Immigration into the UK fell to its lowest level in two years in the year ending in September 2016, according to the latest migration figures released by the Office for National Statistics on Thursday.
Net migration in the UK was +273,000, with immigration into the country estimated at 596,000 people, and emigration at 323,000. The immigration figures included 268,000 EU citizens, 257,000 non-EU citizens and 71,000 British citizens.
ONS data notes that the net number of citizens from so-called EU8 nations —Estonia, Latvia, Lithuania, Poland, Czech Republic, Slovakia, Slovenia, Hungary — coming to the UK, has fallen in the months since the Brexit vote. However, the number of Romanian and Bulgarian citizens has increased.
“This is the first release to contain long-term international migration estimates including three months of data following the EU referendum. Although we have seen a fall in net migration of EU8 citizens there have been continued increases in immigration from Romania and Bulgaria, so it is too early to say what effect the referendum result has had on long-term international migration,” said the ONS’ Head of International Migration Statistics, Nicola White.
The number of EU8 citizens coming to the UK dropped from 68,000 at the last reading to 58,000 today. So-called EU2 immigration — from Bulgaria and Romania — “showed a statistically significant increase of 19,000 compared with the previous year and now accounts for 28% of EU immigration,” the ONS said. The ONS’ newest data also showed that the number of people moving to the UK from outside the EU was virtually identical to the number from within the 28-nation bloc.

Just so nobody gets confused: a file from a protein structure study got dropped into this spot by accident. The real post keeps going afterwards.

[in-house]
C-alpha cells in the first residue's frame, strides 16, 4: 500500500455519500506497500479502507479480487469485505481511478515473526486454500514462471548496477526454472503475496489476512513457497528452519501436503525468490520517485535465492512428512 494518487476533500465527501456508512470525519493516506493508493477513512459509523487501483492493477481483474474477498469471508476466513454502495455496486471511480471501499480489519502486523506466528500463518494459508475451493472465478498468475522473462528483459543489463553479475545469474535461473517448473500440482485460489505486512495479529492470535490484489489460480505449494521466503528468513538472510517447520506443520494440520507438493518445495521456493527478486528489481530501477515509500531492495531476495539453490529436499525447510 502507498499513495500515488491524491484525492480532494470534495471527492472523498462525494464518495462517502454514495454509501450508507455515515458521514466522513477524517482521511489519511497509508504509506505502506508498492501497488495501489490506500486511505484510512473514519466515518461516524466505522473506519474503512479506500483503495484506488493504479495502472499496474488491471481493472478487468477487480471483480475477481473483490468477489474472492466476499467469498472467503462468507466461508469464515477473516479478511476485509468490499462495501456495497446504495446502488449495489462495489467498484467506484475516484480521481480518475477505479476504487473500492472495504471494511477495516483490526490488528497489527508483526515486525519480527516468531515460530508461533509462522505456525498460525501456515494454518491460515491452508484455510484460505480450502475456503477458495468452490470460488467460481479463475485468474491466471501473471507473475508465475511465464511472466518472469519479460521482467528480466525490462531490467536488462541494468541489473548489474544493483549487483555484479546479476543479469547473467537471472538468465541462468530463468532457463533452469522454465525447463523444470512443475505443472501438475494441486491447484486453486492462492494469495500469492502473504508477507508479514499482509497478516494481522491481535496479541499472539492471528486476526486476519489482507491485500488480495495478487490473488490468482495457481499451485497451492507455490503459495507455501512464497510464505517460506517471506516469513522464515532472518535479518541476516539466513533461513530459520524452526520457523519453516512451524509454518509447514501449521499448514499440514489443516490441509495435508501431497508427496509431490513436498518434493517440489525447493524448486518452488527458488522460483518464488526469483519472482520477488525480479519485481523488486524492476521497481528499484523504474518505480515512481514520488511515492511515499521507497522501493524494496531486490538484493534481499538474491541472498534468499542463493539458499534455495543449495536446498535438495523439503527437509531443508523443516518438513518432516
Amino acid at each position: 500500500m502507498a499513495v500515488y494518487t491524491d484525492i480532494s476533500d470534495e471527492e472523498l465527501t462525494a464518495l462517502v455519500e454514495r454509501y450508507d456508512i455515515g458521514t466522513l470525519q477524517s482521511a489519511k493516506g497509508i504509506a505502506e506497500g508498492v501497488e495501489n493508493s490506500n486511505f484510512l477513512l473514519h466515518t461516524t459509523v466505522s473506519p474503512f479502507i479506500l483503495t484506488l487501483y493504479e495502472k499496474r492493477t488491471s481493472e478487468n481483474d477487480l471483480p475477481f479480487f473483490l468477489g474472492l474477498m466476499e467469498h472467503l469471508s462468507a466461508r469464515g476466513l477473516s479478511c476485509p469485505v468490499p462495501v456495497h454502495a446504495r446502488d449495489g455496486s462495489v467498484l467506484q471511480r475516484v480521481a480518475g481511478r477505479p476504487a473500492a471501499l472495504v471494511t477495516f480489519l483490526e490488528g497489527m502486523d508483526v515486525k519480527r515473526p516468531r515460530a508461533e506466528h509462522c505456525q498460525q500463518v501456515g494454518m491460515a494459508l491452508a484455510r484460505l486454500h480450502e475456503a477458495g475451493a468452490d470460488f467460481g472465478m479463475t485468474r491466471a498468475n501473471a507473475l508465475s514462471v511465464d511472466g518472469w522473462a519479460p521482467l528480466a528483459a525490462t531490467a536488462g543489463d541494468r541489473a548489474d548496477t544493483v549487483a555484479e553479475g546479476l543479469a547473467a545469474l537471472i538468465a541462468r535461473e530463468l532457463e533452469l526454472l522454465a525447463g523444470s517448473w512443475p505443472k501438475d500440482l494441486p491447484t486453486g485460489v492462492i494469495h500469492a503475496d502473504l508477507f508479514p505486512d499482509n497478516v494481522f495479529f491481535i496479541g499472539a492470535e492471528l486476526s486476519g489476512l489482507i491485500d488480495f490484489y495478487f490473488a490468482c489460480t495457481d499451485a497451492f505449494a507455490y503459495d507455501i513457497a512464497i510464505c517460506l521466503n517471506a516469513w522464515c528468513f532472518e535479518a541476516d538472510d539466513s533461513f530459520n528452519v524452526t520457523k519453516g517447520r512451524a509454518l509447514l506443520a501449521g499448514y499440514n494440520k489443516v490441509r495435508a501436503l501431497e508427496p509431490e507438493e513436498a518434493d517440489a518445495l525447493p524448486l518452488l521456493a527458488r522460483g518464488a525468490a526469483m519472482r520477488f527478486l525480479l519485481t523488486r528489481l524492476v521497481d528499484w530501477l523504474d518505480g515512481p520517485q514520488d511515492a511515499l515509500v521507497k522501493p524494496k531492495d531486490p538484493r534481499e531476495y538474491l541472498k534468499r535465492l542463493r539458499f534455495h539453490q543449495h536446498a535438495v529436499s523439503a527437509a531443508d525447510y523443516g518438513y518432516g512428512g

“Net long-term international migration was estimated to be +273,000 in YE Sept 2016; comprising +165,000 EU citizens, +164,000 non-EU citizens and -56,000 British citizens,” the ONS said.
This marked the first time that EU migration surpassed the number coming to the UK from outside the block. For the past seven years, the British government has consistently missed its target of bringing net migration down to below 100,000, and Thursday’s data shows that it may continue to do so for a while yet. Immigration was far and away the most important issue for those voting for Brexit, multiple polls showed, but recent data from Nielsen showed that Brits are now far more worried about the state of the economy than they are about immigration.